Sunday, January 13, 2008

How green is your city?

Learn what you can do about global warming.

To date, 772 mayors across the US have signed The U.S. Conference of Mayors Climate Protection Agreement. The agreement states that cities will try to reduce environmental impacts through various actions, ranging from anti-sprawl land use policies to urban forest restoration project to public information campaigns.

Check the list of signing mayors on The U.S. Mayors Climate Protection Center . Is your mayor listed? If not, you can encourage your mayor to sign by sending the signature page along with your encouragement to make your city part of the effort to protect our environment. You will find the signature page at this link: The U.S. Conference of Mayors Climate Protection Agreement - Signature Page.

I am proud to say that my mayor, Jeff Meyers of Shawnee, Kansas is one of 20 mayors to sign the agreement in the Kansas City area. What is your city doing? Encourage your mayor to sign if he/she hasn't signed yet.

Check it out: The Top 10 Greenest Cities

What the countries mayors have agreed to do:
  1. Inventory global warming emissions in City operations and in the community, set reduction targets and create an action plan.
  2. Adopt and enforce land-use policies that reduce sprawl, preserve open space, and create compact, walkable urban communities;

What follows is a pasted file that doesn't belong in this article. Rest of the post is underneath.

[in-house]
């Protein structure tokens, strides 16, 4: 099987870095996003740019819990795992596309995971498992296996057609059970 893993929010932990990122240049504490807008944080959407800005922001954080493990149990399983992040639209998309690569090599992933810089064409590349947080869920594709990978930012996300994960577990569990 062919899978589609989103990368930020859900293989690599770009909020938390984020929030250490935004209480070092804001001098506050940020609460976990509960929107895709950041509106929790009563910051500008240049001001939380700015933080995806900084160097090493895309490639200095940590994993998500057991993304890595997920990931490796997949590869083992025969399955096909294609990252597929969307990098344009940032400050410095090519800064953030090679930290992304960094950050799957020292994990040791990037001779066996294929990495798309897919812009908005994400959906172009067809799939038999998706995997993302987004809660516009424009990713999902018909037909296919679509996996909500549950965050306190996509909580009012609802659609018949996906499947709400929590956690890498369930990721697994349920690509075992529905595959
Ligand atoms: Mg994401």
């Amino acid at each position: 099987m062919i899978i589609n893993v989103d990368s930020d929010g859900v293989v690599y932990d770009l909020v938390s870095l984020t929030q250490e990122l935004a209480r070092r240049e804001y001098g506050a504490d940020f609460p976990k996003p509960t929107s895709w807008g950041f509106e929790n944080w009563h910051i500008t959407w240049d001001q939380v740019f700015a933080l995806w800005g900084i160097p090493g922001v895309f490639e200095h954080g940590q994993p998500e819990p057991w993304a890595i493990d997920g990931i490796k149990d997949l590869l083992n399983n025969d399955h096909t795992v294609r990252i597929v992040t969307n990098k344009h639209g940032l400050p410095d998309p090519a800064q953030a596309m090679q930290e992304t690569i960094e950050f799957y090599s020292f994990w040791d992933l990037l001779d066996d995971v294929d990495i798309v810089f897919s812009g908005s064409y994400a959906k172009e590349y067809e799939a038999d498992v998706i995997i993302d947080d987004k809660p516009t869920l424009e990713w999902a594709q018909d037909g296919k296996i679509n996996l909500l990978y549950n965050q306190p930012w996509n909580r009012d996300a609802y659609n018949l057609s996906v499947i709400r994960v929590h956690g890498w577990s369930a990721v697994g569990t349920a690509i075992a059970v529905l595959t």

3. Promote transportation options such as bicycle trails, commute trip reduction programs, incentives for car pooling and public transit;
  4. Increase the use of clean, alternative energy by, for example, investing in “green tags”, advocating for the development of renewable energy resources, recovering landfill methane for energy production, and supporting the use of waste to energy technology;
  5. Make energy efficiency a priority through building code improvements, retrofitting city facilities with energy efficient lighting and urging employees to conserve energy and save money;
  6. Purchase only Energy Star equipment and appliances for City use;
  7. Practice and promote sustainable building practices using the U.S. Green Building Council's LEED program or a similar system;
  8. Increase the average fuel efficiency of municipal fleet vehicles; reduce the number of vehicles; launch an employee education program including anti-idling messages; convert diesel vehicles to bio-diesel;
  9. Evaluate opportunities to increase pump efficiency in water and wastewater systems; recover wastewater treatment methane for energy production;
  10. Increase recycling rates in City operations and in the community;
  11. Maintain healthy urban forests; promote tree planting to increase shading and to absorb CO2; and
  12. Help educate the public, schools, other jurisdictions, professional associations, business and industry about reducing global warming pollution.
Buzz it up

1 comment:

Our Friendly Earth said...

UPDATE: The city council of Shawnee is examining a ban on plastic bags in all stores within the city. See the Shawnee Dispatch for January 23, 2008. Two items were discussed by the council: providing recycling services in the city parks and a ban on plastic bags in grocery stores. This is in keeping with the city's new Sustainable Community Policy.

The ban on bags was proposed by Council member, Dan Pflumm last May as a part of the Clean-up Shawnee campaign. High-five Friendly Earth Kudos to Dan!

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